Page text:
|Foreign Ministry Spokesperson Hua Chunying's Remarks on the Philippines' Efforts in Pushing for the Establishment of the Arbitral Tribunal in Relation to the Disputes between China and the Philippines in the South China Sea|
Q: At the request of the Philippines, an arbitral tribunal on the South China Sea disputes between China and the Philippines has been composed recently. What is China's comment on this?
A: On 22 January 2013, the Philippines sent China a note verbale, attached with a notification, to initiate arbitration proceedings against China regarding issues of the South China Sea. On 19 February, China stated its rejection of the request for arbitration by the Philippines and returned the latter's note verbale and the attached notification. The position of China, as indicated above, will not change.
Since the 1970s, the Philippines, in violation of the Charter of the United Nations and principles of international law, illegally occupied some islands and reefs of China's Nansha Islands, including Mahuan Dao, Feixin Dao, Zhongye Dao, Nanyao Dao, Beizi Dao, Xiyue Dao, Shuanghuang Shazhou and Siling Jiao. Firmly and consistently opposed to the illegal occupation by the Philippines, China hereby solemnly reiterates its demand that the Philippines withdraw all its nationals and facilities from China's islands and reefs.
The Philippines professed in the notification of 22 January 2013 that it "does not seek…a determination of which Party enjoys sovereignty over the islands claimed by both of them." On 22 January, however, the Philippines publicly stated that the purpose for initiating the arbitration was to bring to "a durable solution" the Philippines-China disputes in the South China Sea. These statements are simply self-contradictory. In addition, by initiating the arbitration on the basis of its illegal occupation of China's islands and reefs, the Philippines has distorted the basic facts underlying the disputes between China and the Philippines. In so doing, the Philippines attempts to deny China's territorial sovereignty and clothes its illegal occupation of China's islands and reefs with a cloak of "legality". The Philippines' attempt to seek a so-called "durable solution" such as this and the means it has employed to that end are absolutely unacceptable to China.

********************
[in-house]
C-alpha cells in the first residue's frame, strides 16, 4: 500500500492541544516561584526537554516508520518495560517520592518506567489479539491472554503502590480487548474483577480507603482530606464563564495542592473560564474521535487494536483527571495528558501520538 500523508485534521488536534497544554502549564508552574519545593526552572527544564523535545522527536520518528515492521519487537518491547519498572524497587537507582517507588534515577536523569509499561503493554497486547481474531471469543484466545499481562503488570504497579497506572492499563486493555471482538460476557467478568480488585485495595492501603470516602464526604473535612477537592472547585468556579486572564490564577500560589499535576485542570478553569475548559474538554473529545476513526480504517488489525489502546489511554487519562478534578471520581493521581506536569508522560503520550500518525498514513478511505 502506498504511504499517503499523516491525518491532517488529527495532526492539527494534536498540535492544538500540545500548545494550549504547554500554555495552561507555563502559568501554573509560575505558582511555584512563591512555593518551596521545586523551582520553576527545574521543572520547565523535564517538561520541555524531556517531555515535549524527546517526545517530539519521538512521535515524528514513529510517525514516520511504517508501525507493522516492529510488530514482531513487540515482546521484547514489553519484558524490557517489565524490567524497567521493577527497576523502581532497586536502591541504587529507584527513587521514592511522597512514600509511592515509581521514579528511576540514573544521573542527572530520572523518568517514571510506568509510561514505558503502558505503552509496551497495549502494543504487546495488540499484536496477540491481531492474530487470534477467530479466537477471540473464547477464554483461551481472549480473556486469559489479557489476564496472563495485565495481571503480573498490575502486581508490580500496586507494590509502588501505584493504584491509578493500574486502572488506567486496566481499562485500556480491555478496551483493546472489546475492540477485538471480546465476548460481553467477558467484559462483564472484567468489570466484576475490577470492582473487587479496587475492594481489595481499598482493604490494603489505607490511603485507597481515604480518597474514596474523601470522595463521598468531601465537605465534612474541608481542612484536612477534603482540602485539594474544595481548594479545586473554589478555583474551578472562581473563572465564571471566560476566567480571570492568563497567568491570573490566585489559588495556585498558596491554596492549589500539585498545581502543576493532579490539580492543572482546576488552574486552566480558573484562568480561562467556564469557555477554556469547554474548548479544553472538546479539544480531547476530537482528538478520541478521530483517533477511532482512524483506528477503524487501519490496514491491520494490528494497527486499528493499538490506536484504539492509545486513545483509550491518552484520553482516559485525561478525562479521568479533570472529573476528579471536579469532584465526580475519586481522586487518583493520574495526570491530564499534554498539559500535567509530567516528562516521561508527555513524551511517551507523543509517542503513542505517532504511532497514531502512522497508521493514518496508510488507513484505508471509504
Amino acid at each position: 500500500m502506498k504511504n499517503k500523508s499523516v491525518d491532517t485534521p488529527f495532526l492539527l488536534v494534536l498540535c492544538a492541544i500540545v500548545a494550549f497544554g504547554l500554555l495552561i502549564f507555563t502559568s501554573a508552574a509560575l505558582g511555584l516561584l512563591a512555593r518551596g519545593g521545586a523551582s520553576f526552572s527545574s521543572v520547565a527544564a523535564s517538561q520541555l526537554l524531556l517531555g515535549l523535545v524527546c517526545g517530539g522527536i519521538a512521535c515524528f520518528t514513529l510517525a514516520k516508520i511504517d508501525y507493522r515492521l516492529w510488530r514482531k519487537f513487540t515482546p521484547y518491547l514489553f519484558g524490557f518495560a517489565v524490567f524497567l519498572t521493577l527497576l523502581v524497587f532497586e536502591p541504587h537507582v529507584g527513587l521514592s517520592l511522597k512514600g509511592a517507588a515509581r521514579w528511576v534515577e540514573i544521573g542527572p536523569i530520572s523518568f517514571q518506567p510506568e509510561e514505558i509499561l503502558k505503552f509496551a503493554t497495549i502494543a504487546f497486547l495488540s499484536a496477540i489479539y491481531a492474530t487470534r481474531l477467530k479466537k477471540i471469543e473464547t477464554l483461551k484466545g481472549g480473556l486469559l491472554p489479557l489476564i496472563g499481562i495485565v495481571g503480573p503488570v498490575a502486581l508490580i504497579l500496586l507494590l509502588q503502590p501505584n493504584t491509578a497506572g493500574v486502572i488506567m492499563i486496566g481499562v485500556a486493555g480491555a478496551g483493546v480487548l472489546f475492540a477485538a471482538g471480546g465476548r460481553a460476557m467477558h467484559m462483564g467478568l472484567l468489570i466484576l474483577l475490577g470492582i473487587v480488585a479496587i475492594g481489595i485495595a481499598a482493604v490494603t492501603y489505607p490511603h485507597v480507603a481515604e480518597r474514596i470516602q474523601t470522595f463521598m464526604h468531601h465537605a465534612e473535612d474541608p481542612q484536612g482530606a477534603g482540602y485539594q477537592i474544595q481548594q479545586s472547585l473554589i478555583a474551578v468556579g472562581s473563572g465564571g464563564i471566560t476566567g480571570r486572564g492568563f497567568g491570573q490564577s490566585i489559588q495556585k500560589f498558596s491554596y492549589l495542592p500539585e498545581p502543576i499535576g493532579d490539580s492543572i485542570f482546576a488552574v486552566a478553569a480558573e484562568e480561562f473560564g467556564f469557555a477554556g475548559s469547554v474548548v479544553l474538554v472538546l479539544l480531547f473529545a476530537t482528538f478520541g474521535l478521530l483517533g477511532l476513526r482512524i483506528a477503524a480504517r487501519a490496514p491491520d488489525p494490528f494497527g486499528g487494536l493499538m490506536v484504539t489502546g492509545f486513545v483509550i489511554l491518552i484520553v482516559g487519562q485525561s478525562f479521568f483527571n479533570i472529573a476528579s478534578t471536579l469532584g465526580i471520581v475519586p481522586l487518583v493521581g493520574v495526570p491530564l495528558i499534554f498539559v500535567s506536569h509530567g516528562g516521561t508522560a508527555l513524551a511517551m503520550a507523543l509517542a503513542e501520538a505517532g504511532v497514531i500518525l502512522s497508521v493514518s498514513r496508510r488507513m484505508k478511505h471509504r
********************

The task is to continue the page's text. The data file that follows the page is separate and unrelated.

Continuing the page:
In accordance with international law, and especially the principle of the law of the sea that "land dominates the sea", determined territorial sovereignty is the precondition for, and basis of maritime delimitation. The claims for arbitration as raised by the Philippines are essentially concerned with maritime delimitation between the two countries in parts of the South China Sea, and thus inevitably involve the territorial sovereignty over certain relevant islands and reefs. However, such issues of territorial sovereignty are not the ones concerning the interpretation or application of the UN Convention on the Law of the Sea (UNCLOS). Therefore, given the fact that the Sino-Philippine territorial disputes still remain unresolved, the compulsory dispute settlement procedures as contained in UNCLOS should not apply to the claims for arbitration as raised by the Philippines. Moreover, in 2006, the Chinese Government made a declaration in pursuance of Article 298 of UNCLOS, excluding disputes regarding such matters as those related to maritime delimitation from the compulsory dispute settlement procedures, including arbitration. Therefore, the request for arbitration by the Philippines is manifestly unfounded. China's rejection of the Philippines' request for arbitration, consequently, has a solid basis in international law.
In the interest of maintaining the Sino-Philippine relations and the peace and stability in the South China Sea, China has been persistent in pursuing bilateral negotiations and consultations with the Philippines to resolve relevant disputes. It is a commitment undertaken by all signatories, the Philippines included, under the Declaration on the Conduct of Parties in the South China Sea (DOC) that disputes relating to territorial and maritime rights and interests be resolved through negotiations by sovereign states directly concerned therewith. The DOC should be implemented in a comprehensive and serious manner. China will adhere to the means of bilateral negotiations to resolve territorial and maritime delimitation disputes both in accordance with applicable rules of international law and in compliance with the spirit of the DOC.